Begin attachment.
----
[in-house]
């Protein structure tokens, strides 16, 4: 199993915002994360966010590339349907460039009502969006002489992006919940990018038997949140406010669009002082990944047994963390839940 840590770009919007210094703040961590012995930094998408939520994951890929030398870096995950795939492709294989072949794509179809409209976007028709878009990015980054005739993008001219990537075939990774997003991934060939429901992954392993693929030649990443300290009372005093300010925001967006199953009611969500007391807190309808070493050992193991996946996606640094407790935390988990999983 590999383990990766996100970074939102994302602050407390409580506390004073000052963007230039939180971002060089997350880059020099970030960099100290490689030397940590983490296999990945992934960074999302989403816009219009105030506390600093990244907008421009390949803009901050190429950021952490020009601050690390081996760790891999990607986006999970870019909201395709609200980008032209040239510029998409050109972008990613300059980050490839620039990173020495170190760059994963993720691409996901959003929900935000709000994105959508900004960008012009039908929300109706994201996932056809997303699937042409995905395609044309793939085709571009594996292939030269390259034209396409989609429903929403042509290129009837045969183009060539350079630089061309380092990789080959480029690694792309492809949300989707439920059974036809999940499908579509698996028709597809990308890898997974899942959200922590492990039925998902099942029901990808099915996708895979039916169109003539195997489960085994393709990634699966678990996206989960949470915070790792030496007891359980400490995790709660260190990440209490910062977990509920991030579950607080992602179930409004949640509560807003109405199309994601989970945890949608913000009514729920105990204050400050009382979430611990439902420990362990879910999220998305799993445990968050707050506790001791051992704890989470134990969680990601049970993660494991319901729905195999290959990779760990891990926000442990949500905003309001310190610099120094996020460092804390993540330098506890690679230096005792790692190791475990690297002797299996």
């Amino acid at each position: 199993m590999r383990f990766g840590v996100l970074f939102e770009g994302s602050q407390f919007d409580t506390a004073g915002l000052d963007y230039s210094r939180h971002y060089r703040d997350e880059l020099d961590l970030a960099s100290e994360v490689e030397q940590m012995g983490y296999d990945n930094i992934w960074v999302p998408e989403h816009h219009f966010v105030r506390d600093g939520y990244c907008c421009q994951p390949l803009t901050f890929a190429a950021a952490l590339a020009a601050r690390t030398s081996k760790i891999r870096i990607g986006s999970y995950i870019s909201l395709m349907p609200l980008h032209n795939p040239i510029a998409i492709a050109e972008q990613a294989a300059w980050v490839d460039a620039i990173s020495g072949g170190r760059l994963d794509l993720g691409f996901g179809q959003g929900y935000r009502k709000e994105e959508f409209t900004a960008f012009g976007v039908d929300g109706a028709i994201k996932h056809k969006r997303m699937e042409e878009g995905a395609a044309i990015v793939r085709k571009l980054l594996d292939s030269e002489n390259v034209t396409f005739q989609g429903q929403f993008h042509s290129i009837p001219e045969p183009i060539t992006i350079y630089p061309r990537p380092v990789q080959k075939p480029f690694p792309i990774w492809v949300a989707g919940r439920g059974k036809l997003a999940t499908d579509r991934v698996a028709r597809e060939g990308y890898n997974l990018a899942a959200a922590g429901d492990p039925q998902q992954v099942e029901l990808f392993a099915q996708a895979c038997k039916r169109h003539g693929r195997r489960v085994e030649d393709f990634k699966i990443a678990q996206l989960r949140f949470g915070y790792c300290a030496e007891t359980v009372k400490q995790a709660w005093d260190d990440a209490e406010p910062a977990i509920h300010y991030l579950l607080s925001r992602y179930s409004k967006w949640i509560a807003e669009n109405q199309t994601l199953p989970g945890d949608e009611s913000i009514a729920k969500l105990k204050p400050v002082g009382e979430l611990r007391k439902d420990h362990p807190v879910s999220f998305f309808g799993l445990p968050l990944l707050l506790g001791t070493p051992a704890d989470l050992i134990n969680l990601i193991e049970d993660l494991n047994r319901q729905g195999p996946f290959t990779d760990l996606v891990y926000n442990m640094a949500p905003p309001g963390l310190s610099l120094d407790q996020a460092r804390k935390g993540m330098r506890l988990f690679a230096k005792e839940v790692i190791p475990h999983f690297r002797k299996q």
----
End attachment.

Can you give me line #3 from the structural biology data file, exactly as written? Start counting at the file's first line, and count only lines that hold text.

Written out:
């Amino acid at each position: 199993m590999r383990f990766g840590v996100l970074f939102e770009g994302s602050q407390f919007d409580t506390a004073g915002l000052d963007y230039s210094r939180h971002y060089r703040d997350e880059l020099d961590l970030a960099s100290e994360v490689e030397q940590m012995g983490y296999d990945n930094i992934w960074v999302p998408e989403h816009h219009f966010v105030r506390d600093g939520y990244c907008c421009q994951p390949l803009t901050f890929a190429a950021a952490l590339a020009a601050r690390t030398s081996k760790i891999r870096i990607g986006s999970y995950i870019s909201l395709m349907p609200l980008h032209n795939p040239i510029a998409i492709a050109e972008q990613a294989a300059w980050v490839d460039a620039i990173s020495g072949g170190r760059l994963d794509l993720g691409f996901g179809q959003g929900y935000r009502k709000e994105e959508f409209t900004a960008f012009g976007v039908d929300g109706a028709i994201k996932h056809k969006r997303m699937e042409e878009g995905a395609a044309i990015v793939r085709k571009l980054l594996d292939s030269e002489n390259v034209t396409f005739q989609g429903q929403f993008h042509s290129i009837p001219e045969p183009i060539t992006i350079y630089p061309r990537p380092v990789q080959k075939p480029f690694p792309i990774w492809v949300a989707g919940r439920g059974k036809l997003a999940t499908d579509r991934v698996a028709r597809e060939g990308y890898n997974l990018a899942a959200a922590g429901d492990p039925q998902q992954v099942e029901l990808f392993a099915q996708a895979c038997k039916r169109h003539g693929r195997r489960v085994e030649d393709f990634k699966i990443a678990q996206l989960r949140f949470g915070y790792c300290a030496e007891t359980v009372k400490q995790a709660w005093d260190d990440a209490e406010p910062a977990i509920h300010y991030l579950l607080s925001r992602y179930s409004k967006w949640i509560a807003e669009n109405q199309t994601l199953p989970g945890d949608e009611s913000i009514a729920k969500l105990k204050p400050v002082g009382e979430l611990r007391k439902d420990h362990p807190v879910s999220f998305f309808g799993l445990p968050l990944l707050l506790g001791t070493p051992a704890d989470l050992i134990n969680l990601i193991e049970d993660l494991n047994r319901q729905g195999p996946f290959t990779d760990l996606v891990y926000n442990m640094a949500p905003p309001g963390l310190s610099l120094d407790q996020a460092r804390k935390g993540m330098r506890l988990f690679a230096k005792e839940v790692i190791p475990h999983f690297r002797k299996q």